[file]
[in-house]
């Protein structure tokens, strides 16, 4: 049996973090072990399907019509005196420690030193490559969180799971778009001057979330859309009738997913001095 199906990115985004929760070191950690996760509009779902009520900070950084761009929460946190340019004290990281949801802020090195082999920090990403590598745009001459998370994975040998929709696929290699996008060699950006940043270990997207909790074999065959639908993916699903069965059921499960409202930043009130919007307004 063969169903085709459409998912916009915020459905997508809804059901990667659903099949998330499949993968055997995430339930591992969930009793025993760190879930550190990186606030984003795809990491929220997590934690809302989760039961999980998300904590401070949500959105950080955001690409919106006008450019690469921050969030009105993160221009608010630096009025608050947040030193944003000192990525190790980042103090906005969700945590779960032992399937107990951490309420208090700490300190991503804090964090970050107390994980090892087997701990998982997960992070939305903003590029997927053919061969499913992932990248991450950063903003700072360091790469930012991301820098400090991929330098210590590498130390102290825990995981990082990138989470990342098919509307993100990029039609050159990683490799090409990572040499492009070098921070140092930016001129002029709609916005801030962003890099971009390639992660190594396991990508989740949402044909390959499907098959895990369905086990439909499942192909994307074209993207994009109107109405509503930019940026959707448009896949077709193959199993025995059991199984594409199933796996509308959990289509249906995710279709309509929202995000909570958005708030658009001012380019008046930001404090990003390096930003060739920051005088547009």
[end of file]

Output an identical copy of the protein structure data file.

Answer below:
[in-house]
């Protein structure tokens, strides 16, 4: 049996973090072990399907019509005196420690030193490559969180799971778009001057979330859309009738997913001095 199906990115985004929760070191950690996760509009779902009520900070950084761009929460946190340019004290990281949801802020090195082999920090990403590598745009001459998370994975040998929709696929290699996008060699950006940043270990997207909790074999065959639908993916699903069965059921499960409202930043009130919007307004 063969169903085709459409998912916009915020459905997508809804059901990667659903099949998330499949993968055997995430339930591992969930009793025993760190879930550190990186606030984003795809990491929220997590934690809302989760039961999980998300904590401070949500959105950080955001690409919106006008450019690469921050969030009105993160221009608010630096009025608050947040030193944003000192990525190790980042103090906005969700945590779960032992399937107990951490309420208090700490300190991503804090964090970050107390994980090892087997701990998982997960992070939305903003590029997927053919061969499913992932990248991450950063903003700072360091790469930012991301820098400090991929330098210590590498130390102290825990995981990082990138989470990342098919509307993100990029039609050159990683490799090409990572040499492009070098921070140092930016001129002029709609916005801030962003890099971009390639992660190594396991990508989740949402044909390959499907098959895990369905086990439909499942192909994307074209993207994009109107109405509503930019940026959707448009896949077709193959199993025995059991199984594409199933796996509308959990289509249906995710279709309509929202995000909570958005708030658009001012380019008046930001404090990003390096930003060739920051005088547009």